Keywords: Learning Disability Nursing ; Physical Interventions ; Staff Injuries ; Violent Incidents
    ISSN: 0962-1067
    E-ISSN: 1365-2702
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  • 3
    Language: English
    In: The Journal of Academic Librarianship, November 2014, Vol.40(6), pp.626-631
    Description: This research seeks to expand the body of knowledge surrounding International Open Access Week (OA Week) practices among small to medium-sized U.S. institutions, examining the rationales guiding these, and creating a baseline activity inventory which may be elaborated upon as open access continues to evolve and as OA Week matures beyond its fifth (2013) anniversary. An electronic survey with closed- and open-ended questions was used to collect data, which were analyzed for recurring themes. Of respondents whose campuses did observe OA Week, the most reported reason for doing so was related to supporting the library's educational outreach program; fewer respondents cited the library's philosophical commitment to open access. Lack of time was the most frequently given reason for OA Week non-participation, however around one quarter of non-participating respondents reported that they were unaware of OA Week, and another quarter reported that it did not figure in their strategic plan. The conditions that were found to best support celebrating OA Week included a grasp of the principles guiding OA on the part of at least one librarian, reinforced by: the educational mission of the library; adequate personnel; and sufficient time for planning. This exploratory study yields points for library- and self-assessment.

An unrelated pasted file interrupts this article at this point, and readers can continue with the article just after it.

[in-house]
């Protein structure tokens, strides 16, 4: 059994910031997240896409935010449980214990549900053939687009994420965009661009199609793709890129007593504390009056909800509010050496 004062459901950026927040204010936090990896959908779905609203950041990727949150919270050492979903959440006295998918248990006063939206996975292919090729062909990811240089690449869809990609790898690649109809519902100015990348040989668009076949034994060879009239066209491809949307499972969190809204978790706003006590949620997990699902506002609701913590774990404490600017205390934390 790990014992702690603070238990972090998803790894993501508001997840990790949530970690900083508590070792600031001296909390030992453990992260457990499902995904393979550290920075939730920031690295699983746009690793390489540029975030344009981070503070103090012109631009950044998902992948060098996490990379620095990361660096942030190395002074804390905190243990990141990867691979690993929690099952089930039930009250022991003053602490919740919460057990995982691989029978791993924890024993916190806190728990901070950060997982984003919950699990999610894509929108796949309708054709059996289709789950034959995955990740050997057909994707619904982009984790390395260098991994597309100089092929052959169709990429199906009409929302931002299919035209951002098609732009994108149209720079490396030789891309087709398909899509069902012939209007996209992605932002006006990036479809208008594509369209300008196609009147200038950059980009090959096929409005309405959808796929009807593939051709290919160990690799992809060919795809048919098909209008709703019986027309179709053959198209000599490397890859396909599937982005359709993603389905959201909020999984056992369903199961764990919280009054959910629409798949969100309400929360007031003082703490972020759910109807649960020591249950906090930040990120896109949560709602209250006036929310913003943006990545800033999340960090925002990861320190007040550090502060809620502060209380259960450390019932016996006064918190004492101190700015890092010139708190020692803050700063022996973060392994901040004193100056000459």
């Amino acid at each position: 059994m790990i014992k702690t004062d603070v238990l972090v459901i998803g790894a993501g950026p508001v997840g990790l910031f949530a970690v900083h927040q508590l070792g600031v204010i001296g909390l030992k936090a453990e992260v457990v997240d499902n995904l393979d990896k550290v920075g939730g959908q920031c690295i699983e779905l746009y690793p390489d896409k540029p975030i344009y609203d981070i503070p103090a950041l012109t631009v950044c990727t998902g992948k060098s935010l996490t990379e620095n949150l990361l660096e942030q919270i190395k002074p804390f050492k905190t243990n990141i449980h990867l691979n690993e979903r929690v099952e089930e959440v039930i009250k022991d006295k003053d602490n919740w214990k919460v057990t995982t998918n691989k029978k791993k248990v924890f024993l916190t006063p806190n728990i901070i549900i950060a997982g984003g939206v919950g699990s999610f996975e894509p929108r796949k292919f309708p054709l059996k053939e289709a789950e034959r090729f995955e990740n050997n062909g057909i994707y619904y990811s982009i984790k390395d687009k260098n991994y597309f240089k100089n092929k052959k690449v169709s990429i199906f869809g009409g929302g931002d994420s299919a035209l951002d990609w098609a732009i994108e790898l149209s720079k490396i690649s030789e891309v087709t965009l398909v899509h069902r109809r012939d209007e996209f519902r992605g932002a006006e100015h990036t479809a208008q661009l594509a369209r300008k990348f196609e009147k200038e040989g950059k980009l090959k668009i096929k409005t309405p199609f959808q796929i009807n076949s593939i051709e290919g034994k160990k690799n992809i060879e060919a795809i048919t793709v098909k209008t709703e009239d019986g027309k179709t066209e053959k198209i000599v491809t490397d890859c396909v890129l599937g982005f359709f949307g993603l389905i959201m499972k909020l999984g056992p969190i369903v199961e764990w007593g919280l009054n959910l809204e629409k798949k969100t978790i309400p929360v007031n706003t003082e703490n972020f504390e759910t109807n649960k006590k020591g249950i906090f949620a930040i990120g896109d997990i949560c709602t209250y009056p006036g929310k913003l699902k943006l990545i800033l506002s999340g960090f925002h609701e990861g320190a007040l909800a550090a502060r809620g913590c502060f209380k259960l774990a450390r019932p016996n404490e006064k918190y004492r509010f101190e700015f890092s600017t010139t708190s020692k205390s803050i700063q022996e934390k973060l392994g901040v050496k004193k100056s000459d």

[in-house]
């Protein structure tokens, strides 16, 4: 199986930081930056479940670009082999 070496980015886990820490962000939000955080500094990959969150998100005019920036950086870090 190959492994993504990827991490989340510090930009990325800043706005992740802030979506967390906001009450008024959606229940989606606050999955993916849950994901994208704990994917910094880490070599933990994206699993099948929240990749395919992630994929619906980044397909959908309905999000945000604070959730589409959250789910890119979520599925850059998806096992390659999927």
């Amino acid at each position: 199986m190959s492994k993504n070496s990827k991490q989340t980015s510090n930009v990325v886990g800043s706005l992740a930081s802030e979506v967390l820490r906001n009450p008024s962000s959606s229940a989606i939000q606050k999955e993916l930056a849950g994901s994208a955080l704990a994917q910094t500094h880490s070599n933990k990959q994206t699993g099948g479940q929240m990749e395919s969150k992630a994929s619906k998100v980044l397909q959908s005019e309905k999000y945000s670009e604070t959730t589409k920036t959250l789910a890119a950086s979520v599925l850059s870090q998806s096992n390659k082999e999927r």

Keywords: International Open Access Week ; Open Access ; Scholarly Communication ; Library Programming ; Library Outreach ; Library & Information Science
    ISSN: 0099-1333
    E-ISSN: 1879-1999
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  • 4
    Language: English
    In: Nursing Standard, April 27, 2016, Vol.30(35), p.36(4)
    Keywords: Death Notification Process – Management ; Nurses – Practice ; Nurses – Education ; Patient Care – Methods
    ISSN: 0029-6570
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  • 5
    Language: English
    In: Nursing standard (Royal College of Nursing (Great Britain) : 1987), 13 April 2016, Vol.30(33), pp.36-9
    Description: Rationale and key points This article provides nurses with information about how to care for a patient after death and support their family in the hospital setting. Care after death involves supporting the family and significant others, and providing personal care to the patient. Staff undertaking care after death should be offered appropriate support. Local and national guidelines should be followed. Reflective activity Clinical skills articles can help update your practice and ensure it remains evidence based. Apply this article to your practice. Reflect on and write a short account of: How you think this article will change your practice. How this article could help you to consider the support mechanisms in your practice setting for the provision of care after death. Subscribers can upload their reflective accounts at: rcni.com/portfolio .